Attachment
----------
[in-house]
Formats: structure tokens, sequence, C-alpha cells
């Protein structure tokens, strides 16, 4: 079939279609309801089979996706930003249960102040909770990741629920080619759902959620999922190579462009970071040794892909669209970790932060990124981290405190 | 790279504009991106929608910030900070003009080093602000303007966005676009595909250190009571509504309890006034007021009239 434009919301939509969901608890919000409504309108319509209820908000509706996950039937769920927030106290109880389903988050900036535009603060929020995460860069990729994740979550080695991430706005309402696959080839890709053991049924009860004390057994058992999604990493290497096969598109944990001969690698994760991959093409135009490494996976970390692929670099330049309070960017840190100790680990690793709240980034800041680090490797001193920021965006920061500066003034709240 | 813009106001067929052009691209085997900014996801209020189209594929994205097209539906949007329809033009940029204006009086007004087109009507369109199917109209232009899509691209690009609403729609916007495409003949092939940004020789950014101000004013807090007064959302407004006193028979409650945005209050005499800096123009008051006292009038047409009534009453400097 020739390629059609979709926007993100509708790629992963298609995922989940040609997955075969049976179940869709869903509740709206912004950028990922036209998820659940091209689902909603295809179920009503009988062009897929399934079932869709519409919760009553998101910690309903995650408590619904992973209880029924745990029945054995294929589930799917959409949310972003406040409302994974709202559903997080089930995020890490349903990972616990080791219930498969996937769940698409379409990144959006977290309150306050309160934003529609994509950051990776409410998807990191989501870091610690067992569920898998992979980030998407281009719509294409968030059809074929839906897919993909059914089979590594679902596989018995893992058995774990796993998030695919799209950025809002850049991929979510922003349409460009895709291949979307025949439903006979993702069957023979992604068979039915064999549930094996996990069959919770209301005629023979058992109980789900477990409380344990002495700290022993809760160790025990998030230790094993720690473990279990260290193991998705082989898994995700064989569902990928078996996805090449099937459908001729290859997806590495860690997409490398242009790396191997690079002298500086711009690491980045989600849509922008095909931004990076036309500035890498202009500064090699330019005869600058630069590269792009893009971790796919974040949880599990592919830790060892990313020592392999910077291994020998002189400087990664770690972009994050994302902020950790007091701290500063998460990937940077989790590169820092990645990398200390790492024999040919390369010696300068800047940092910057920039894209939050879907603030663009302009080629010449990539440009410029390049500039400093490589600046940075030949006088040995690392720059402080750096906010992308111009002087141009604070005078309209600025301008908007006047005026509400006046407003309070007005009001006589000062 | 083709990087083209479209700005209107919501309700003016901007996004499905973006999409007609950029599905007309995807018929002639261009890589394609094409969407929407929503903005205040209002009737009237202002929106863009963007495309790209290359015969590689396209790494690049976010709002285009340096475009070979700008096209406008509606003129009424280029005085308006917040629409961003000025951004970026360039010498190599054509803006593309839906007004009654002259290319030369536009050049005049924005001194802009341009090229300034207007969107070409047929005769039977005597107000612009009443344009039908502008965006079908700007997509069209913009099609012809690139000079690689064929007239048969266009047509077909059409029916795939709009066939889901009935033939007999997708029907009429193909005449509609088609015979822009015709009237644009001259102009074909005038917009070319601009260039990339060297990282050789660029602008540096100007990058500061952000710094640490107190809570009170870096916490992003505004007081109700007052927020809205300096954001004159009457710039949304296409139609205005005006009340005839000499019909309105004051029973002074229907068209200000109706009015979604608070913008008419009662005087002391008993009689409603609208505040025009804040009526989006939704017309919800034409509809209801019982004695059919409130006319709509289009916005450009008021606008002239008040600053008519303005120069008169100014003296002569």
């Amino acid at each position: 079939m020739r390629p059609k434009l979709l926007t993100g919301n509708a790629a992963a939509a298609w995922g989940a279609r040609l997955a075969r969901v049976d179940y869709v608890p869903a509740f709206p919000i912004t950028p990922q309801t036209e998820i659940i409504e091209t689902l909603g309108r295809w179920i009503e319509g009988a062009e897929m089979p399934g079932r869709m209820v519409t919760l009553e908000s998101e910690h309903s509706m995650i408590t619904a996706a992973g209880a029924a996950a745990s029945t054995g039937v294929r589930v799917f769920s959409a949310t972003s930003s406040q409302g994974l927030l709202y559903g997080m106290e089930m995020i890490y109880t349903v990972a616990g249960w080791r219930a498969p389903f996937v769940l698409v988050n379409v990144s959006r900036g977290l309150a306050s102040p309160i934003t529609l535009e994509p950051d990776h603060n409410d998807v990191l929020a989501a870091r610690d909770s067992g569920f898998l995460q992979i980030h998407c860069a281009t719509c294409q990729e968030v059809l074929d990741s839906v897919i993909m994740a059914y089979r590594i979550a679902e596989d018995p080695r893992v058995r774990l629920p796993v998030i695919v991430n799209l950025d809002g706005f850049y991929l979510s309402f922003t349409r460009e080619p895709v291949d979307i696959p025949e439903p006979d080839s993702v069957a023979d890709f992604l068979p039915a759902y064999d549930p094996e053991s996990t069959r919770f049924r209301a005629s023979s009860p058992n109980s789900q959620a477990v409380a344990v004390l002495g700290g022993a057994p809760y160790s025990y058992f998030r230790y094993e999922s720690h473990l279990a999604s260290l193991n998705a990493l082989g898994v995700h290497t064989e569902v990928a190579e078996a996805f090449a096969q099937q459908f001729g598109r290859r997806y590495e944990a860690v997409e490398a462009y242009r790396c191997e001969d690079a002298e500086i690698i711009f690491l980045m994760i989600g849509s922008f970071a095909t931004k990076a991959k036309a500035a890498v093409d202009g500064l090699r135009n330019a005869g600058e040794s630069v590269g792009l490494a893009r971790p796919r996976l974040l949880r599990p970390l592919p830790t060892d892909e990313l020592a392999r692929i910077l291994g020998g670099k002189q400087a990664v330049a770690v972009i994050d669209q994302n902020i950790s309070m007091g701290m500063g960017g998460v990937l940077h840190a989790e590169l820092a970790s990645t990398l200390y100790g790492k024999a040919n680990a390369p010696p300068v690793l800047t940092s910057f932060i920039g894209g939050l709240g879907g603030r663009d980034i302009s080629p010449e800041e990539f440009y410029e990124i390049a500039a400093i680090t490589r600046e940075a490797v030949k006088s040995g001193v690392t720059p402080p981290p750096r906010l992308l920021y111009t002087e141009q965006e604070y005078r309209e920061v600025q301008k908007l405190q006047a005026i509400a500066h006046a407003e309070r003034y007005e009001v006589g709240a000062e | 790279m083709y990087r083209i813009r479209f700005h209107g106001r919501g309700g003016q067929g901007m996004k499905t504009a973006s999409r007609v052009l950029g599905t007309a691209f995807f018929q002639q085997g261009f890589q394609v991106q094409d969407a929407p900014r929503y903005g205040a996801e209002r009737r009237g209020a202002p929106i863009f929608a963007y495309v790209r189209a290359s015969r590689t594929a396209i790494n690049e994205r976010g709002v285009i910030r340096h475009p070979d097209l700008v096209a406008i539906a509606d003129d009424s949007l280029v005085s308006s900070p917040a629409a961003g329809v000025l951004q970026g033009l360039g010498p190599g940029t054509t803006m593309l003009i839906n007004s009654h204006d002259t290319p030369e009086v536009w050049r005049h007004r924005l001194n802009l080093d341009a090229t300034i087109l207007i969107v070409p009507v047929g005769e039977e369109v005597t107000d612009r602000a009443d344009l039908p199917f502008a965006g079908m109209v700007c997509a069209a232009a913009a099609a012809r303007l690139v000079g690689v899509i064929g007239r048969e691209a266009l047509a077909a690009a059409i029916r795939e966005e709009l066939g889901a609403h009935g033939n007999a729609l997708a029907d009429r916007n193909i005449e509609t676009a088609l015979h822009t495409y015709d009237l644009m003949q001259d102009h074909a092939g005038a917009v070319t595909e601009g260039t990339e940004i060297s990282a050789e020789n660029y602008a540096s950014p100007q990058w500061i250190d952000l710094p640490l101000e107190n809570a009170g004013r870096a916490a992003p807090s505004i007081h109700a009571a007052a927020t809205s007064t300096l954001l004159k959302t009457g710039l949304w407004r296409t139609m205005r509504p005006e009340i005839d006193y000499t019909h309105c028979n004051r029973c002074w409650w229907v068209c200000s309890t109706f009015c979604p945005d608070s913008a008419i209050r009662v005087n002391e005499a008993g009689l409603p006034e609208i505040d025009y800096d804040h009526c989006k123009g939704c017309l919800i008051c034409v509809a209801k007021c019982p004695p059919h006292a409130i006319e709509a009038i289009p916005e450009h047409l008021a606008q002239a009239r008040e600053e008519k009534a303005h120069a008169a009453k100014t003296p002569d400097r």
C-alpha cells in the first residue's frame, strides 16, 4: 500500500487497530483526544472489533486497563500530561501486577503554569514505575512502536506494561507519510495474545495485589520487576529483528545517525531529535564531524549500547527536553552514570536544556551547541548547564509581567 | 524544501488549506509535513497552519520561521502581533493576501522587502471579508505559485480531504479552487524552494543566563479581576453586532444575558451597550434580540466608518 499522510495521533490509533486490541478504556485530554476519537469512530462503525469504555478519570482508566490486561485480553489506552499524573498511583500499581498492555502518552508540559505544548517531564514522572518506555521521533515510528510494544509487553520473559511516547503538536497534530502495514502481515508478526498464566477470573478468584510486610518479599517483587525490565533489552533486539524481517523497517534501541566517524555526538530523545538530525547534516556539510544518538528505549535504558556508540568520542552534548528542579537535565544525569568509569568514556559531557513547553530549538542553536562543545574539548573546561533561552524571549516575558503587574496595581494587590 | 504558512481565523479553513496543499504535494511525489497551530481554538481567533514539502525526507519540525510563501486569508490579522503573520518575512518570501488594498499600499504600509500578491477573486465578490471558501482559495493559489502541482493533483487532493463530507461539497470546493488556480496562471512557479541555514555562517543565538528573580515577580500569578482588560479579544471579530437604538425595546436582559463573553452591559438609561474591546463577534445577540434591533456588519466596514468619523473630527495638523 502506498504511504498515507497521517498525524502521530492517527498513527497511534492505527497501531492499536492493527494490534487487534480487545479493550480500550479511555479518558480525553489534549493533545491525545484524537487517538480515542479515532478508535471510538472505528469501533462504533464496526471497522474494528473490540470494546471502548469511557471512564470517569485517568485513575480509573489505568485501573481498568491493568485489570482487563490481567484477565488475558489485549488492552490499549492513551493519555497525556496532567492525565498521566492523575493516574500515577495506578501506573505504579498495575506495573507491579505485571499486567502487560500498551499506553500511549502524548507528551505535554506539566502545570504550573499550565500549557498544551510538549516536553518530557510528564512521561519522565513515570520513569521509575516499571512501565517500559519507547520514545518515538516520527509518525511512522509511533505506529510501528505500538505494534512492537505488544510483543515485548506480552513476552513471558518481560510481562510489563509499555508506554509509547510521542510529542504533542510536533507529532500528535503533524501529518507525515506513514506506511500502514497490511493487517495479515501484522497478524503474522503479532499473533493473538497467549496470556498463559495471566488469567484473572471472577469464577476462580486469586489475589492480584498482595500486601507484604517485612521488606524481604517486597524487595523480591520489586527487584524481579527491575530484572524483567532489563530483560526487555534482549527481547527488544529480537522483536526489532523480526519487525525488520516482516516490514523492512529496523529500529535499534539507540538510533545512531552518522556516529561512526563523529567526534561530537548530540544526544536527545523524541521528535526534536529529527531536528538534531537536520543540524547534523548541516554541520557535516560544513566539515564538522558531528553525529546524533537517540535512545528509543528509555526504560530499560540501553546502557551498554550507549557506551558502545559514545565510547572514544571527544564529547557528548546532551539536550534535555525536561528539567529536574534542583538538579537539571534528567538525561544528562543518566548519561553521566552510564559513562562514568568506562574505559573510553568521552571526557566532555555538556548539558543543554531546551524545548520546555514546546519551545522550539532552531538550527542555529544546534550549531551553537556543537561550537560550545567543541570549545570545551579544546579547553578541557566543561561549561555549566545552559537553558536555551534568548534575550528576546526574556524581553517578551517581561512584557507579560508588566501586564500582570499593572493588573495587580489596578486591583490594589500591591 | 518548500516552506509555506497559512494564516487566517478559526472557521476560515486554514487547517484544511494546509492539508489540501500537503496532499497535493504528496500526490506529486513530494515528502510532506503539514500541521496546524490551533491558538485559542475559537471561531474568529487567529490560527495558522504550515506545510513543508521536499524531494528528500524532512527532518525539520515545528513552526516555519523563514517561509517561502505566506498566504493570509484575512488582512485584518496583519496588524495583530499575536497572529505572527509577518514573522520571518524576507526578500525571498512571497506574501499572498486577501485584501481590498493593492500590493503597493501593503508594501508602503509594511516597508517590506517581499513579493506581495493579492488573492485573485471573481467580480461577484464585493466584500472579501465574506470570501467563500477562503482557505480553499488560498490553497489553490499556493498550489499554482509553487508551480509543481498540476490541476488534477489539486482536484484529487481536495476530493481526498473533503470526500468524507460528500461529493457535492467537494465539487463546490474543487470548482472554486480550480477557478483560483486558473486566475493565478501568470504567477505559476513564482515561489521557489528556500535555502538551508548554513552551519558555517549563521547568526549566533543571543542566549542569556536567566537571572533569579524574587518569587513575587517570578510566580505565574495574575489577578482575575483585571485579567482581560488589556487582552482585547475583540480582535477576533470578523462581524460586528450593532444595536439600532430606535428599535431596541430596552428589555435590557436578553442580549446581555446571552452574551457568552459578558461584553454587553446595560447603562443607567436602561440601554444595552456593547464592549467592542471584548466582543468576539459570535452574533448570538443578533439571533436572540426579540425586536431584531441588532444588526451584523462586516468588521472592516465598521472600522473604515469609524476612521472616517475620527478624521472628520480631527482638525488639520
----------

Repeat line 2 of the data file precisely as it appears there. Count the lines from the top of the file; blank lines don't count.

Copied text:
Formats: structure tokens, sequence, C-alpha cells